Yeaton House, the west half of the Winn-Yeaton Connected Houses, is located on the southeast corner of
Street and Mast Lane, in Strawbery Banke Museum.
Thales G. Yeaton, a
trader, purchased this large lot in 1794, when he was 24-years-old. Within two weeks,
he sold the east side of the lot to his brother-in-law, Timothy Winn III, who was
thirty years old and also employed as a trader.
The two men immediately began building their adjoining houses, which were probably completed in 1795.
As a trader, Yeaton protested the Jay’s Treaty, a controversial trade agreement between the United States and Great Britain. He joined a group of demonstrators who peacefully marched through the streets of
including Market Square,
in September 1795. That evening, an unruly mob burned effigies and smashed
windows downtown, and all of the afternoon marchers, including Thales Yeaton,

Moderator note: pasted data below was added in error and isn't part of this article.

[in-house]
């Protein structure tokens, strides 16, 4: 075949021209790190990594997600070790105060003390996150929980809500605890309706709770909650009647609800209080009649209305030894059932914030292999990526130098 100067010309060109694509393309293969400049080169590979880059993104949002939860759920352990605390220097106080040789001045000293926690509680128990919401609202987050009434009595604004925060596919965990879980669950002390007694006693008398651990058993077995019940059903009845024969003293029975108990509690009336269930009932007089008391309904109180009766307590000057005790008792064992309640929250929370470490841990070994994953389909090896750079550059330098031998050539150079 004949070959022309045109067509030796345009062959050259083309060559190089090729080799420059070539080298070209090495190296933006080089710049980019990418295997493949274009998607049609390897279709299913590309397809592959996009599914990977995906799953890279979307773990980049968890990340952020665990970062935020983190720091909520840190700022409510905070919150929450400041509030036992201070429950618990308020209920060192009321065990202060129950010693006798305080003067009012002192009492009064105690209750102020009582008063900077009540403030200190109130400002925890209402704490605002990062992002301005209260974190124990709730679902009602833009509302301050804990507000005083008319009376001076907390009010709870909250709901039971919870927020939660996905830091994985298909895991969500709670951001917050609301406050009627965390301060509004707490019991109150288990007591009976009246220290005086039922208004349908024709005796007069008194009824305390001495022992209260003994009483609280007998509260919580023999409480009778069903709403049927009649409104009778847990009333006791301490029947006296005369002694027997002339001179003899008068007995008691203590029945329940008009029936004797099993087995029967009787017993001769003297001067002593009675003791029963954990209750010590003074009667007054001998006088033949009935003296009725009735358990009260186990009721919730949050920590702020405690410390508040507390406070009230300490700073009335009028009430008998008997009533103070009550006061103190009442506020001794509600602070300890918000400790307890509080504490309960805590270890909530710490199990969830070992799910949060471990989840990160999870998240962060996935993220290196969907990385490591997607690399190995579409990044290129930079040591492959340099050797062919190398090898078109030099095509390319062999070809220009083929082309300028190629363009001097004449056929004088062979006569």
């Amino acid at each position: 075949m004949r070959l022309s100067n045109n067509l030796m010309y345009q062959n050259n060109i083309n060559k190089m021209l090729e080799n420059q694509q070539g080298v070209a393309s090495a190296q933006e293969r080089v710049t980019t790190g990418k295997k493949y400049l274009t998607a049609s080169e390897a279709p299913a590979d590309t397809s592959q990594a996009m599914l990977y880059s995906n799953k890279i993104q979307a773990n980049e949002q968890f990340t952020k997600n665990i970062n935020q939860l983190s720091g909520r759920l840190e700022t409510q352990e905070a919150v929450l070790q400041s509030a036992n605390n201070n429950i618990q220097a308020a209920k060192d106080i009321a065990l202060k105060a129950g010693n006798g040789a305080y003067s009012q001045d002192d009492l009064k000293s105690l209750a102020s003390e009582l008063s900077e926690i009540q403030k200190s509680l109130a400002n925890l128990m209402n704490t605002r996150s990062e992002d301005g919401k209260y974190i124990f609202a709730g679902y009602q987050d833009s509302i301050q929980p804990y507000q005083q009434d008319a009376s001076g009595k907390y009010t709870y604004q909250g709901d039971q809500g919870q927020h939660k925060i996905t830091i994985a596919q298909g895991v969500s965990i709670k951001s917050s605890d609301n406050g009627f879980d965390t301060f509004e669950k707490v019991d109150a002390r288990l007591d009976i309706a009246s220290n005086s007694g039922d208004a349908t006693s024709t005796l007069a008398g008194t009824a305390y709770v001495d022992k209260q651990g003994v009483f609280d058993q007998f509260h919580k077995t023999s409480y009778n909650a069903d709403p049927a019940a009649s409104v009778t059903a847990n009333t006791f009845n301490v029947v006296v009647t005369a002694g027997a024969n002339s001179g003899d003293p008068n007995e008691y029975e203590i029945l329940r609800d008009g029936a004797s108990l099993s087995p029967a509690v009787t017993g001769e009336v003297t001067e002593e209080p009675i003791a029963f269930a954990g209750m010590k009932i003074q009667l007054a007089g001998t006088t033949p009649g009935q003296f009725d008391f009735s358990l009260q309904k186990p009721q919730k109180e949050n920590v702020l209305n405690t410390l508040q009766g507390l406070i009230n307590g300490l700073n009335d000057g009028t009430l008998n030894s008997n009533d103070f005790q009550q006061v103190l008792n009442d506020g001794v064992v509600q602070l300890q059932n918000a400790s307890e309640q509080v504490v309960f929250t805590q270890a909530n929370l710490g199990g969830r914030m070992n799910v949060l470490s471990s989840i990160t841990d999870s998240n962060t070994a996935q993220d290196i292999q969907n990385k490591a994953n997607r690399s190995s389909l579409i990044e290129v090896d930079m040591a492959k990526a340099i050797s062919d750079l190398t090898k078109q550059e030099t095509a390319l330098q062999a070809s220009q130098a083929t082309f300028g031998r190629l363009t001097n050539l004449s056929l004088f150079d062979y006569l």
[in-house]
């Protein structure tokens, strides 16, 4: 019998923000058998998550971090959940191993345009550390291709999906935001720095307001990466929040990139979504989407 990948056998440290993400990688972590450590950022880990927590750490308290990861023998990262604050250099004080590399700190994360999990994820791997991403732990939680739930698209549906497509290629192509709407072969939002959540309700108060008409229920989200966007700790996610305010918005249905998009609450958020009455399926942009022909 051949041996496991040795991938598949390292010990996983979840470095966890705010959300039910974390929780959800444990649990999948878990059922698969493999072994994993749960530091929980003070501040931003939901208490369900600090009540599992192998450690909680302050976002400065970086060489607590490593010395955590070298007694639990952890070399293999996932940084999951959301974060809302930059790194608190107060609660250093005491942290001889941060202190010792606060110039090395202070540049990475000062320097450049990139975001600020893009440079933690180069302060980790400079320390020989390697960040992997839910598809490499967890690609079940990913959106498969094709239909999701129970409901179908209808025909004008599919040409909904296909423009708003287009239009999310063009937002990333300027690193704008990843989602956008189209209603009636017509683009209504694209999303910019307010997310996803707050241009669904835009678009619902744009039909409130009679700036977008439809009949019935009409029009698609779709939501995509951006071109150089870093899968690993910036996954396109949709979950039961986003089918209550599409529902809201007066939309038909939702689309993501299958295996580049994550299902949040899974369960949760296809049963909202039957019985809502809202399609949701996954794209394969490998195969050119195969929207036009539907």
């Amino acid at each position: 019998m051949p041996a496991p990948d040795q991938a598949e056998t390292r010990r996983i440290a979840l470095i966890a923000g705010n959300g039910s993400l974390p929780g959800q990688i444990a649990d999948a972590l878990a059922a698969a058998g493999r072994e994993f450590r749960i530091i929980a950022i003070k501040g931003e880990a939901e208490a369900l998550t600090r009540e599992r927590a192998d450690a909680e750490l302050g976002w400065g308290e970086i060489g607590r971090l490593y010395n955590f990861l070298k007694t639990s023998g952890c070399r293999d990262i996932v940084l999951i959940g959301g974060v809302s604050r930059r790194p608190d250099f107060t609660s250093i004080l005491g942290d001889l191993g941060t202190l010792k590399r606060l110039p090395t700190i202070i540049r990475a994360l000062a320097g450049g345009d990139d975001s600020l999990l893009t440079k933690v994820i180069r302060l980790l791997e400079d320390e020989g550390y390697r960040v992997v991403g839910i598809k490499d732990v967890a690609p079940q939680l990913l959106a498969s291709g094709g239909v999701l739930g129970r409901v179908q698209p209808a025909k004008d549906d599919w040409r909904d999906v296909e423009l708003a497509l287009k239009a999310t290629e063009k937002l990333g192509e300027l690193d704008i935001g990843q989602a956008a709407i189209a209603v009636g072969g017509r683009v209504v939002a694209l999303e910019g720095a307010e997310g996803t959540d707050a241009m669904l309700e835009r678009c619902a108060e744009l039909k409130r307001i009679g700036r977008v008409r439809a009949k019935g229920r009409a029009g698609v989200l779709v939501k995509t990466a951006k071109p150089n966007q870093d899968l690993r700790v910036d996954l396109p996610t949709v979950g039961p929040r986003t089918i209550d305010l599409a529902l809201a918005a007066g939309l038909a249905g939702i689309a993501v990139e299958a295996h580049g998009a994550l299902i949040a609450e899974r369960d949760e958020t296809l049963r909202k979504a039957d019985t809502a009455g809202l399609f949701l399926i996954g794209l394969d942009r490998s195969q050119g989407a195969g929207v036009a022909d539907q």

were ordered to appear in court in Exeter.
He had nothing to do with the mob vandalism, however, so all of the charges against him were dropped.
homes of the period, the Yeaton House was built with a small shop in one of the
front rooms. A later owner was also a trader, named Joseph Amazeen, and his wife, Lydia.
The black-and-white photographs above are courtesy of the Library of Congress Digital Collections and were taken in 1961 for an Historic American Buildings Survey. As you can tell from my 2013 update shots, the Yeaton-end of the Winn-Yeaton Connected Houses has not been restored.